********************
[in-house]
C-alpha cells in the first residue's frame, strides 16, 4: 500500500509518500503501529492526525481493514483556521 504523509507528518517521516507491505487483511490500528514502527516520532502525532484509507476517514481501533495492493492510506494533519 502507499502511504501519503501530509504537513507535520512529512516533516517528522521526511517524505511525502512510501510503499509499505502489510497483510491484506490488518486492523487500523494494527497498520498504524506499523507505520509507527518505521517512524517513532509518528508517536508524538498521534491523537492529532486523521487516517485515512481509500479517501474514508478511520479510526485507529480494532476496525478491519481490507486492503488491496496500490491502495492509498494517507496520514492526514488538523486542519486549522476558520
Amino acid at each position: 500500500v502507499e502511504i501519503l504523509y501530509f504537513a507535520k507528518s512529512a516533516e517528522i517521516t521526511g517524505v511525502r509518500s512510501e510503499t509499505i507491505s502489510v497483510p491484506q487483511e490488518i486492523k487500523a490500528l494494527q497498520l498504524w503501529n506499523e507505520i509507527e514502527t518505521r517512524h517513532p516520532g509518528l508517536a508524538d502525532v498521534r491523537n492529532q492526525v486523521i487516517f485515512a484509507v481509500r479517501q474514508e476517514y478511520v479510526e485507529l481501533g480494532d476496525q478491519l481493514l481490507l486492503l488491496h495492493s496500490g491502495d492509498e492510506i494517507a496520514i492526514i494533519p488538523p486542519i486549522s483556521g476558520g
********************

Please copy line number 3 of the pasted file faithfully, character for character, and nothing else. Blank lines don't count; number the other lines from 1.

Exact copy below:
Amino acid at each position: 500500500v502507499e502511504i501519503l504523509y501530509f504537513a507535520k507528518s512529512a516533516e517528522i517521516t521526511g517524505v511525502r509518500s512510501e510503499t509499505i507491505s502489510v497483510p491484506q487483511e490488518i486492523k487500523a490500528l494494527q497498520l498504524w503501529n506499523e507505520i509507527e514502527t518505521r517512524h517513532p516520532g509518528l508517536a508524538d502525532v498521534r491523537n492529532q492526525v486523521i487516517f485515512a484509507v481509500r479517501q474514508e476517514y478511520v479510526e485507529l481501533g480494532d476496525q478491519l481493514l481490507l486492503l488491496h495492493s496500490g491502495d492509498e492510506i494517507a496520514i492526514i494533519p488538523p486542519i486549522s483556521g476558520g